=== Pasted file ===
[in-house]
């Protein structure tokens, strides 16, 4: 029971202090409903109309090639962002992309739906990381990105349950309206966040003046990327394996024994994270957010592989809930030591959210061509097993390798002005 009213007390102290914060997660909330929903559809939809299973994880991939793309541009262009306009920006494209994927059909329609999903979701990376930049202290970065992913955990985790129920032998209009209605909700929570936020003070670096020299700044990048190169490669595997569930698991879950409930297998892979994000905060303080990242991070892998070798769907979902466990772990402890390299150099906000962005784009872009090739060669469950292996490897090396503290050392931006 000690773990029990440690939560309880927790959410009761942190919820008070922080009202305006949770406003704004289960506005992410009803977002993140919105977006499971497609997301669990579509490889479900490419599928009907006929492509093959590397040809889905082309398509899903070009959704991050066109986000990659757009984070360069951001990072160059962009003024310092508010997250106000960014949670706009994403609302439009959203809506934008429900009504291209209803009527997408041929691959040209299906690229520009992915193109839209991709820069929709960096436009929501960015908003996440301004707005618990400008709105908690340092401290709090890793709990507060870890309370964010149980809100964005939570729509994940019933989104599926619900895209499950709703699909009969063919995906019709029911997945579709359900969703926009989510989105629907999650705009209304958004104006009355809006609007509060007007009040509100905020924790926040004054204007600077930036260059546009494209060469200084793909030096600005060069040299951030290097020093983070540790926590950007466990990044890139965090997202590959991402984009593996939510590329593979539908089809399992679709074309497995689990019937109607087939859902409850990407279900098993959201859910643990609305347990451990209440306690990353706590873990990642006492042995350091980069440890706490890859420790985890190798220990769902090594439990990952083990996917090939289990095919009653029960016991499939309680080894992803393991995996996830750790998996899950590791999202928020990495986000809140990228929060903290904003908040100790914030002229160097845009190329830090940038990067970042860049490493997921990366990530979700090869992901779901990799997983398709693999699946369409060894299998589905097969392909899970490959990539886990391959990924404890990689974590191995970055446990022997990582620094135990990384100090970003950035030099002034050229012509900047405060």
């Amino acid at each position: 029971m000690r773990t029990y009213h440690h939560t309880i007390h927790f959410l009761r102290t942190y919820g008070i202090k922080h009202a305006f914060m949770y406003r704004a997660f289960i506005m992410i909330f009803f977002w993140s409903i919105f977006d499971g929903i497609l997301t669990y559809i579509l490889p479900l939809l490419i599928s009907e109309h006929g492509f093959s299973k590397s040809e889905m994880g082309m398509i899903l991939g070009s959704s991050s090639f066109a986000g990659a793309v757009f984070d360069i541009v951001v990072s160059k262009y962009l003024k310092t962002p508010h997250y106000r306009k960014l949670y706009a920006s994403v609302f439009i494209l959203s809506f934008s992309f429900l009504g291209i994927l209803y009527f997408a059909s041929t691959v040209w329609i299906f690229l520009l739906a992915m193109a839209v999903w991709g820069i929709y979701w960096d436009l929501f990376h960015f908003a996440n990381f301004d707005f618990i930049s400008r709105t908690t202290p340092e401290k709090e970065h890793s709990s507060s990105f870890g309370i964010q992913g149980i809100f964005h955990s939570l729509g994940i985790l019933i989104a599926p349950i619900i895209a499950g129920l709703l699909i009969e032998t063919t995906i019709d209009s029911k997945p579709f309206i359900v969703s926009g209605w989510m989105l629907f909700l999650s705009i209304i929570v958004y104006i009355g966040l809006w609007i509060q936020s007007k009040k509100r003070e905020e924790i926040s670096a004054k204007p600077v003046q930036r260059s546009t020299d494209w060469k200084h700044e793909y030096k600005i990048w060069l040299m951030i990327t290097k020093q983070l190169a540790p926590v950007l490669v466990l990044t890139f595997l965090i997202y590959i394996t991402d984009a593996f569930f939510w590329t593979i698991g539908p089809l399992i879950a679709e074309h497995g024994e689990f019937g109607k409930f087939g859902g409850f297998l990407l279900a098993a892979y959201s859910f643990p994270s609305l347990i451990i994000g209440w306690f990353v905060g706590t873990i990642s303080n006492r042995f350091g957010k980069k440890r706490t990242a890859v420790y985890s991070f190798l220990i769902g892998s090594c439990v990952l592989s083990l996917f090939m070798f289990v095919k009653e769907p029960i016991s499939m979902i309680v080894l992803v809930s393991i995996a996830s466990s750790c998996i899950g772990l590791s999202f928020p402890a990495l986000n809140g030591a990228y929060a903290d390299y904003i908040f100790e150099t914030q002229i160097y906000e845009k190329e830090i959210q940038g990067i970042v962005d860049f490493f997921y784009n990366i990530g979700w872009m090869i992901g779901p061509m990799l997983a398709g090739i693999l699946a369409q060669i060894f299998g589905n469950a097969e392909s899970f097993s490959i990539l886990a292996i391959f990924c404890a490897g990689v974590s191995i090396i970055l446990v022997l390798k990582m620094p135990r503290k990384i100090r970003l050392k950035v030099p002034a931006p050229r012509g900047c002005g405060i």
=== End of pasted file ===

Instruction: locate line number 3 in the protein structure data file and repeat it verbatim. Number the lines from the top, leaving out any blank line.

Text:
């Amino acid at each position: 029971m000690r773990t029990y009213h440690h939560t309880i007390h927790f959410l009761r102290t942190y919820g008070i202090k922080h009202a305006f914060m949770y406003r704004a997660f289960i506005m992410i909330f009803f977002w993140s409903i919105f977006d499971g929903i497609l997301t669990y559809i579509l490889p479900l939809l490419i599928s009907e109309h006929g492509f093959s299973k590397s040809e889905m994880g082309m398509i899903l991939g070009s959704s991050s090639f066109a986000g990659a793309v757009f984070d360069i541009v951001v990072s160059k262009y962009l003024k310092t962002p508010h997250y106000r306009k960014l949670y706009a920006s994403v609302f439009i494209l959203s809506f934008s992309f429900l009504g291209i994927l209803y009527f997408a059909s041929t691959v040209w329609i299906f690229l520009l739906a992915m193109a839209v999903w991709g820069i929709y979701w960096d436009l929501f990376h960015f908003a996440n990381f301004d707005f618990i930049s400008r709105t908690t202290p340092e401290k709090e970065h890793s709990s507060s990105f870890g309370i964010q992913g149980i809100f964005h955990s939570l729509g994940i985790l019933i989104a599926p349950i619900i895209a499950g129920l709703l699909i009969e032998t063919t995906i019709d209009s029911k997945p579709f309206i359900v969703s926009g209605w989510m989105l629907f909700l999650s705009i209304i929570v958004y104006i009355g966040l809006w609007i509060q936020s007007k009040k509100r003070e905020e924790i926040s670096a004054k204007p600077v003046q930036r260059s546009t020299d494209w060469k200084h700044e793909y030096k600005i990048w060069l040299m951030i990327t290097k020093q983070l190169a540790p926590v950007l490669v466990l990044t890139f595997l965090i997202y590959i394996t991402d984009a593996f569930f939510w590329t593979i698991g539908p089809l399992i879950a679709e074309h497995g024994e689990f019937g109607k409930f087939g859902g409850f297998l990407l279900a098993a892979y959201s859910f643990p994270s609305l347990i451990i994000g209440w306690f990353v905060g706590t873990i990642s303080n006492r042995f350091g957010k980069k440890r706490t990242a890859v420790y985890s991070f190798l220990i769902g892998s090594c439990v990952l592989s083990l996917f090939m070798f289990v095919k009653e769907p029960i016991s499939m979902i309680v080894l992803v809930s393991i995996a996830s466990s750790c998996i899950g772990l590791s999202f928020p402890a990495l986000n809140g030591a990228y929060a903290d390299y904003i908040f100790e150099t914030q002229i160097y906000e845009k190329e830090i959210q940038g990067i970042v962005d860049f490493f997921y784009n990366i990530g979700w872009m090869i992901g779901p061509m990799l997983a398709g090739i693999l699946a369409q060669i060894f299998g589905n469950a097969e392909s899970f097993s490959i990539l886990a292996i391959f990924c404890a490897g990689v974590s191995i090396i970055l446990v022997l390798k990582m620094p135990r503290k990384i100090r970003l050392k950035v030099p002034a931006p050229r012509g900047c002005g405060i």